WHAT ARE STRAWBERRIES?
are red cone-shaped fruit with a seed-studded surface. Each berry is
an aggregate fruit comprised of approximately 100 single seeded
fruit. Each seed on the outside of a strawberry is technically a
fruit and must be pollinated separately. The red fleshy part we eat
is the swollen central part of the flower or the peduncle to which
the seeds are attached.
WHERE ARE STRAWBERRIES PRODUCED IN BC?
Strawberries can be grown almost anywhere in the province, from
the Peace River area to southern BC. Most commercial growers are in
the Fraser Valley where the weather is moderated by the Pacific
Ocean. There are also centres of commercial production in Salmon
Arm/North Okanagan and on Vancouver Island.
HOW MANY STRAWBERRIES DO WE PRODUCE?
BC accounts for about one-quarter of the Canadian production of
strawberries. This is over 3 million kg of strawberries worth $6
million. However, Canada consumes far more strawberries than it
produces. The bulk of fresh imports come from California and Florida
with processed imports originating from California, Poland and
HOW ARE STRAWBERRIES PRODUCED?
There are two main types of strawberries grown in BC: June
bearing or short-day and everbearing or day-neutral varieties. The
June bearing varieties initiate their flower buds in the autumn when
the days become shorter. These buds remain dormant until the
following spring when they produce flowers in May and June. The
fruit ripens 4 to 6 weeks after flowering and the harvest season
lasts for most varieties only about 3 to 4 weeks.
Day-neutral varieties will initiate flower buds at any time
during the growing season, regardless of the day length. Thus they
will produce flowers and fruit throughout the growing season.
The most common growing method is the matted row. The plants that
are transplanted out into a field are allowed to produce runners and
daughter plants thereby increasing the plant density and yields.
Matted row plantings are generally planted one year and harvested
for the following 2 or 3 years.
There is an increasing use of the hill row system for growing day
neutral strawberries for the fresh market. In this system, the
transplants are set out at much higher densities and the runners are
kept removed. Generally a black plastic mulch is used to control
weeds and keep the fruit clean by keeping it from contacting the
Strawberries are harvested by hand.
WHAT DOES A STRAWBERRY LOOK LIKE WHEN I USE IT?
Fresh frozen strawberries are popular for short cake and other
deserts. Jam and yogurt are also very popular uses with minor uses
being sauces, toppings and ice cream flavouring. About 75% of the
crop is processed; the rest is sold fresh.
Traditionally, strawberries were mainly eaten fresh during a
relatively short growing season or preserved by freezing or jamming.
More recently, fresh strawberries have been available in BC any
month of the year due to new varieties and advances made in the
growing and shipping of berries both locally and in other areas.
WHAT HAPPENS AFTER THE STRAWBERRY LEAVES THE FARM?
Strawberries destined for the fresh market are picked with the
cap for flower calyx (the small green leaves and stem) attached. On
the larger farms, the fruit is rushed to on-farm coolers to remove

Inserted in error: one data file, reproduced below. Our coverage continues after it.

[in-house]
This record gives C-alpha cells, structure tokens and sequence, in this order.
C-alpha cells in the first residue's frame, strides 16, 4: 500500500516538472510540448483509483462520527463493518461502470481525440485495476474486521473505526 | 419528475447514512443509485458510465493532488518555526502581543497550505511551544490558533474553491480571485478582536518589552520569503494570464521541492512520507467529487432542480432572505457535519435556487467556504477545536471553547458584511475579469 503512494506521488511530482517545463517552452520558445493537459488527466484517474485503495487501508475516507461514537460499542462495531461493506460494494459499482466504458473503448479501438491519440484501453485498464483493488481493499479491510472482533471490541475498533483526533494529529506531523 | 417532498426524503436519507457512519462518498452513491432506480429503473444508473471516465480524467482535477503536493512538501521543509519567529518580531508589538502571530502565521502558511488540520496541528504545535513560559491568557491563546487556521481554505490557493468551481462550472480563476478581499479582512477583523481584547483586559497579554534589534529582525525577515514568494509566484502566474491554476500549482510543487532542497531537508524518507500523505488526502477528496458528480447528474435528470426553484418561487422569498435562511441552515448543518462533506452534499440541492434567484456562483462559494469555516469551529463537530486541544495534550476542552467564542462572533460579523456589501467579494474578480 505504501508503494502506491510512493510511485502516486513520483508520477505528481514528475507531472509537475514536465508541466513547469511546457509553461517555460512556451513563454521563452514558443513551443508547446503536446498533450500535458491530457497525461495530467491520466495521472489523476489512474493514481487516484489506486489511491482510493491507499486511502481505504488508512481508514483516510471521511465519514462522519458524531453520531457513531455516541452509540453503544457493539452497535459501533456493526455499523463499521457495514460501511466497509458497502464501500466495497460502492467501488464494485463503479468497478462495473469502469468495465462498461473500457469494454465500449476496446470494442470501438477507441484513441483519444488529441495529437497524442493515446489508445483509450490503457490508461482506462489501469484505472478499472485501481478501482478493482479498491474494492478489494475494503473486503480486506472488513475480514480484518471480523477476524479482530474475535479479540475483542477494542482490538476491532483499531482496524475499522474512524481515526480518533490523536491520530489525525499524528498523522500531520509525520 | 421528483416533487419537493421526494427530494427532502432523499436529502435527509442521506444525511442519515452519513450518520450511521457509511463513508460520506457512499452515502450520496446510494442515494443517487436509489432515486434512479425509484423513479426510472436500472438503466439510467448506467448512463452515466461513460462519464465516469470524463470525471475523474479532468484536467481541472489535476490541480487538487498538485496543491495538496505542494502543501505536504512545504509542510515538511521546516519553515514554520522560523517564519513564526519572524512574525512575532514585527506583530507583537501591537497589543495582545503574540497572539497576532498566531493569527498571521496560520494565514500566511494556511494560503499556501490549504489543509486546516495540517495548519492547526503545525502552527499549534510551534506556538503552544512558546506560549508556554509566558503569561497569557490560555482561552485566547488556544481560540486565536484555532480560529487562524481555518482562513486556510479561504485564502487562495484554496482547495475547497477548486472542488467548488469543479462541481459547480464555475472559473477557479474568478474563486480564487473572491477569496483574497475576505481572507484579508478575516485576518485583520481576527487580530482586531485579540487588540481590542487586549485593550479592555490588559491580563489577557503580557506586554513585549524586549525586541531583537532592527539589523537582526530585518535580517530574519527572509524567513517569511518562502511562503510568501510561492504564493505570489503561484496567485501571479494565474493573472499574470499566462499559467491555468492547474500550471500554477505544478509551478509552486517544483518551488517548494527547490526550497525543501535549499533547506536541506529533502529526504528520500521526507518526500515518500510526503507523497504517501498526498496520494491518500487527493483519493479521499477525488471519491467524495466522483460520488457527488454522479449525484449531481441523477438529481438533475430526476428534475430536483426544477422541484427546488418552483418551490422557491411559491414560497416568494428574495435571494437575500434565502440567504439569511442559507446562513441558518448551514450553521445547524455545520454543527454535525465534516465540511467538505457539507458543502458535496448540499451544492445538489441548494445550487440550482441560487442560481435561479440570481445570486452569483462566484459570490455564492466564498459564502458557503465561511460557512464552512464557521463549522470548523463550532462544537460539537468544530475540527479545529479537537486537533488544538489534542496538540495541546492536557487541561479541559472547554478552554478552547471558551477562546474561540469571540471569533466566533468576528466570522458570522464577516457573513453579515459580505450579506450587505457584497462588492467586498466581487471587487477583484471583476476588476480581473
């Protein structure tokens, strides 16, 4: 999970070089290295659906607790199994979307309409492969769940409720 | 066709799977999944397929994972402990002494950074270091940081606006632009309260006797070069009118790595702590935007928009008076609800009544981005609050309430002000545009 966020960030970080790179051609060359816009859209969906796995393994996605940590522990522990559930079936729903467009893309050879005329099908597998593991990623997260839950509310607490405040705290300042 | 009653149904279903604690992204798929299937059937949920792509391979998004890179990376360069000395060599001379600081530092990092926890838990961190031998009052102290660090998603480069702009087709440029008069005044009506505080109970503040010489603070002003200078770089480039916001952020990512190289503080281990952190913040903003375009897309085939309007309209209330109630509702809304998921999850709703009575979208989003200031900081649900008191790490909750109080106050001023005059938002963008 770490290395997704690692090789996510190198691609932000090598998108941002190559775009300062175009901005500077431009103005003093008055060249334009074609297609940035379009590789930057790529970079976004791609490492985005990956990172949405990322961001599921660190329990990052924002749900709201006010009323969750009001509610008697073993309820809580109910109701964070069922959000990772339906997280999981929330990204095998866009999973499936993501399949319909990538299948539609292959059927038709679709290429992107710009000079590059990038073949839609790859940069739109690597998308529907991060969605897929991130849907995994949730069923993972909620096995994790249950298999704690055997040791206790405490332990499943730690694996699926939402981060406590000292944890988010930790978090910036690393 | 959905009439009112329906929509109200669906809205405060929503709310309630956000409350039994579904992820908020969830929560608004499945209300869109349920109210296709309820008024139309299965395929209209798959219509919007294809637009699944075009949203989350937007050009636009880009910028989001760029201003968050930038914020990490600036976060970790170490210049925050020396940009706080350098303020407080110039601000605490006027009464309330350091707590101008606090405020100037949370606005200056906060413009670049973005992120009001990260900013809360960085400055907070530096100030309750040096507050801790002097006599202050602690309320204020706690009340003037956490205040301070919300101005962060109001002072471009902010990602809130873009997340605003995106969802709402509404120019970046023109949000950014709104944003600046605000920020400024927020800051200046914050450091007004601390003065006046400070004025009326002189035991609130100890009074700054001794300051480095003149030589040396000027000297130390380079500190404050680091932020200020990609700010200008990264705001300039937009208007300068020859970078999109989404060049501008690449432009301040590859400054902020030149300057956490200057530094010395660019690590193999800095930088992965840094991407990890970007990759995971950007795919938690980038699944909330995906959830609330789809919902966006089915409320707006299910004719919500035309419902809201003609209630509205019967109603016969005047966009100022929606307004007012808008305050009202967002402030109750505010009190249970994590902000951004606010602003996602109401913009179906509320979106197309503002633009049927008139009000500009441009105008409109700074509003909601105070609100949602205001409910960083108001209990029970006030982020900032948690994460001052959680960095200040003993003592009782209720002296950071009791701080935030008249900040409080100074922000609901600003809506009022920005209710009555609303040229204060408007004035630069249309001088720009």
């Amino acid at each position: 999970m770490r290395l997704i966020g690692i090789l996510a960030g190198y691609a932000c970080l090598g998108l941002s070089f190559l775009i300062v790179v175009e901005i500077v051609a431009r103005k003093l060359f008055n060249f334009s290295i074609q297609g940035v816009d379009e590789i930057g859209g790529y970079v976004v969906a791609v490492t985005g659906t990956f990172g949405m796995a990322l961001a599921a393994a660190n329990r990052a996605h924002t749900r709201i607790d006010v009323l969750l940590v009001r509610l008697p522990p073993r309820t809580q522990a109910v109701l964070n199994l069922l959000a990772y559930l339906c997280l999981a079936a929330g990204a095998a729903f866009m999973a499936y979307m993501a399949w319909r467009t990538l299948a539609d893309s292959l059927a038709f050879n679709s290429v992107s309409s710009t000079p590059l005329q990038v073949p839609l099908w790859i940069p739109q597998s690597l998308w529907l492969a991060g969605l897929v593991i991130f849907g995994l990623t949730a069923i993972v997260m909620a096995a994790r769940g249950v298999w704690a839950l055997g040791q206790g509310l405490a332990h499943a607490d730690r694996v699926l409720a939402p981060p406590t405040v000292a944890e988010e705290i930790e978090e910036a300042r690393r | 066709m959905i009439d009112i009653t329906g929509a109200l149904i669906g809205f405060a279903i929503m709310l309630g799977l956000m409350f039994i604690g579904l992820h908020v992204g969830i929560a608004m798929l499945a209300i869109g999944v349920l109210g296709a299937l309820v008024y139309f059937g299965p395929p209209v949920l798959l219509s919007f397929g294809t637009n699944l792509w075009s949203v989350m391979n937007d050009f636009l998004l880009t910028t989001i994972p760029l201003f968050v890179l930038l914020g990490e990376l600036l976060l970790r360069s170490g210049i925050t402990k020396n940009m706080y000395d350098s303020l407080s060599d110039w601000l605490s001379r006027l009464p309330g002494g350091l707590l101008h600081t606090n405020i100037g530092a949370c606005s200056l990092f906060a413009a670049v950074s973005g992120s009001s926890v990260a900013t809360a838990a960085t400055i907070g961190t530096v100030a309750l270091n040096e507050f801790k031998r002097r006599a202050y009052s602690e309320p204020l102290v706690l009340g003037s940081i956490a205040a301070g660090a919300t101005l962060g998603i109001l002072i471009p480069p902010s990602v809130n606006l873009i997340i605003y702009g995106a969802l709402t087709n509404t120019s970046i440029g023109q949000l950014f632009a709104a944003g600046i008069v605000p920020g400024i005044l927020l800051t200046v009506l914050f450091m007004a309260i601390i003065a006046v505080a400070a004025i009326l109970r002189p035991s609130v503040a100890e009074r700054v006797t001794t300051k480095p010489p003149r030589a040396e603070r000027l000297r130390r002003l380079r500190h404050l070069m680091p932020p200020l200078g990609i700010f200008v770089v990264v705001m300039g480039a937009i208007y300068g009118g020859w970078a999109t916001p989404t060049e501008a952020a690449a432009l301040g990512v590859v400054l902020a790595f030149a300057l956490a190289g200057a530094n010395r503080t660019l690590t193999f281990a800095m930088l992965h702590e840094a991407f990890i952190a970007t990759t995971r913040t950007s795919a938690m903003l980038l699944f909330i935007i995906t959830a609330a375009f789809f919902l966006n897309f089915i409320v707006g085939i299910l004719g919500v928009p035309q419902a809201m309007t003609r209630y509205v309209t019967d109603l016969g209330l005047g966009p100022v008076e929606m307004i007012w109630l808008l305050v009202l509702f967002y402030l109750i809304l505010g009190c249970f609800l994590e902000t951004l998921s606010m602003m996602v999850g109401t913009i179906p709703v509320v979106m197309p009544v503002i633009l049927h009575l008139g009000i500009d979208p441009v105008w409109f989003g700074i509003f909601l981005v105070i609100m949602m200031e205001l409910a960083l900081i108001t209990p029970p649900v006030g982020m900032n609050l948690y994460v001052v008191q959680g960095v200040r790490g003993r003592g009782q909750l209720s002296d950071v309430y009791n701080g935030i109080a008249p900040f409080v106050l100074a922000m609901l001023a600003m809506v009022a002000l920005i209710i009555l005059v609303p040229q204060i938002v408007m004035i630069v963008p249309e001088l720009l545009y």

the field heat. Every hour's delay in removing the field heat
results in about a one day loss of shelf life. The fruit is kept
cool until picked up or delivered to the customers. On smaller farms
the fruit is usually not cooled and sold directly to the consumer
for immediate use.
Strawberries destined for processing are picked with the caps
removed and put in re-usable plastic picking trays or flats. Truck
load lots are delivered to the processors for grading, washing,
inspecting and processing by freezing. Strawberries are usually
frozen whole, sliced or as puree. Some berries are packed whole,
individually quick frozen for retail uses.
Some fruit is packaged in retail sized containers of up to one
kilogram. Berries for the food service industry (bakers,
restaurants, caterers, etc.) are packed in up to 13kg sized
containers. Most berries slated for jam, yogurt flavourings and
other products are generally preserved in larger containers (up to
180kg) for manufacturing at a later date.
WHAT CHALLENGES DOES THE STRAWBERRY PRODUCER FACE?
BC growers face stiff competition from berries that are imported.
In order for BC growers to retain their existing and/or expand their
markets, new higher yielding, hardier varieties for the fresh and
processing markets are being developed. New production techniques
are also being developed to extend the fresh market season and to
reduce the per unit cost of production. In order to lead the way in
the reduction of the use of pesticides, considerable research and
development has gone into developing an integrated pest management (IPM)
program which maximizes the use of naturally occurring biological
WHO'S INVOLVED IN PRODUCING STRAWBERRIES?
Field workers and pickers
Processing plant workers
Fertilizer and pesticide company representatives
8 medium strawberries (147g)
||Calories from Fat 0
||% Daily Value*
|Total Fat 0g
|Saturated Fat 0g
|Total Carbohydrate 12g
|Dietary Fibre 4g
|Vitamin A 0%
||Vitamin C 160%
|*Percent Daily Values are based
on a 2,000-calorie diet.
Interesting Fact About Strawberries:
Strawberries are one of the most popular fruits in the world
and per capita consumption is increasing annually. Strawberry is
the most popular yogurt flavour in North America.
- Contacts and other resources:
- BCMAL -
- Fraser Valley Strawberry Growers' Association
- North American Strawberry Growers Association
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